Centralized Location Offers Remarkable Benefits. Transportation goals and benefits of a centralized location and connecting multiple systems include:
• Reduced miles traveled on freeways and local streets addressing AB 32 and SB 375. AB 32 is California legislation requiring California to reduce its GHG emissions to 1990 levels by 2020. SB 375 is California legislation that set regional targets for GHG emissions reductions from passenger vehicle use.
• The ARTIC enhances mobility choices to events and destination centers with the potential to generate an additional population surge of up to 250,000 people per day to the City’s sports and entertainment venues such as: The Anaheim Resort, Angel Stadium of Anaheim, Anaheim Convention Center, and Honda Center. This can lead to reduction in miles traveled on freeways and local streets, resulting in less air pollution and greenhouse gas emissions.
• The ARTIC connects to existing Metrolink, Amtrak and OCTA bus services, and will enable connectivity to emerging transit services including the proposed Anaheim Rapid Connection (ARC) Fixed‐Guideway and future rail projects.
• The proposed ARC link at ARTIC will serve major residential, office, commercial, sports, convention and entertainment activity centers in the Platinum Triangle and The Anaheim Resort.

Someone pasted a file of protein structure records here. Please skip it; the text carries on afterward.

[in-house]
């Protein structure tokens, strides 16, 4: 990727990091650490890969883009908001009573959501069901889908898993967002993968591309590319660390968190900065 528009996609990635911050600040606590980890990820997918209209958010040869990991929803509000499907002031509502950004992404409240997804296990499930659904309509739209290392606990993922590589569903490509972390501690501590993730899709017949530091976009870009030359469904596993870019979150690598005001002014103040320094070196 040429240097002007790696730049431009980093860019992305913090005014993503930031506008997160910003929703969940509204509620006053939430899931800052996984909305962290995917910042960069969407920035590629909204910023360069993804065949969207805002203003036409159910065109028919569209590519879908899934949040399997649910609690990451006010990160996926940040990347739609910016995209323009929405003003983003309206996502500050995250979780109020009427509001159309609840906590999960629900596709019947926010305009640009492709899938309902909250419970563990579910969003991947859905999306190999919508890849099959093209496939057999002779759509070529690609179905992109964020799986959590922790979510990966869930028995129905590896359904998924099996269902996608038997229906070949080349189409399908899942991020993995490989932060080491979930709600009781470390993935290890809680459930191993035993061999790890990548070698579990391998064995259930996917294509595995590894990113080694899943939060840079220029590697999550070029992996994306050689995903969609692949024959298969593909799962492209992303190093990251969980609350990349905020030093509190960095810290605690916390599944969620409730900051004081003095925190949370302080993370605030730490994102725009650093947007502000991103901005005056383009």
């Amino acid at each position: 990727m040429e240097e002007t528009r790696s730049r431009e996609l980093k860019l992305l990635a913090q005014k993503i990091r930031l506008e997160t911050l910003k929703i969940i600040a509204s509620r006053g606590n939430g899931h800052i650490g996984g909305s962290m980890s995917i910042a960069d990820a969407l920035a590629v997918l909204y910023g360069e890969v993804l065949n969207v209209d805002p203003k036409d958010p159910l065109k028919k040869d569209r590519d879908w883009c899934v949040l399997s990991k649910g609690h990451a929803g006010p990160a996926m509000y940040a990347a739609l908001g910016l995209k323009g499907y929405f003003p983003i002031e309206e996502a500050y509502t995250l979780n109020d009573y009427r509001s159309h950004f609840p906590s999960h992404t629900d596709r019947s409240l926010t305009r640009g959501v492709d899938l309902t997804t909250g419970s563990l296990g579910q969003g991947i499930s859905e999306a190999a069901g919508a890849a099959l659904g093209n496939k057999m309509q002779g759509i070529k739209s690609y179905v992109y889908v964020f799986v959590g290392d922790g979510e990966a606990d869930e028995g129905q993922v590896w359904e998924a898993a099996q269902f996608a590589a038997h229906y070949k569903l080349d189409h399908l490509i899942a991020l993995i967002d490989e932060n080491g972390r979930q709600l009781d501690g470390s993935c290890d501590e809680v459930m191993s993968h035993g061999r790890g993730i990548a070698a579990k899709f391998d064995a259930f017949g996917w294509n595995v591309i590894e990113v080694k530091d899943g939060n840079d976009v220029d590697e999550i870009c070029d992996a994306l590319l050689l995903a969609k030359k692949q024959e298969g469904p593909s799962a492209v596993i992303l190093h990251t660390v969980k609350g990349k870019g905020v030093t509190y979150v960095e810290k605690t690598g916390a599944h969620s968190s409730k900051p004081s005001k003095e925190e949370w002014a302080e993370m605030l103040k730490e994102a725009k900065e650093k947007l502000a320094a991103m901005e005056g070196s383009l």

• The future High‐Speed Rail service will offer new commuter service to northern California providing an alternative to air and vehicle travel.
• The ARTIC connections reduce vehicle miles traveled, and improve bus, and shuttle service options on local and regional streets and highways providing a critical last mile connection for transit users.
• The ARTIC was funded through a collaboration of federal, state, county and local agencies for up to $188 million; this level of investment helped stimulate the local economy.
• The ARTIC created 5,000 new jobs during and after construction including construction industry job creation (consultants, contractors, and construction workers) and wage earners who work in Orange County benefiting and inevitably spending more in Orange County’s retail, hospitality, medical, educational, and housing industries.
• Revenue generation from its destination restaurants, retail, and vendors.
• Future economic benefits include Public Private Partnership (P3) opportunities in the vicinity of ARTIC, additional job creation, and increased sales tax revenue.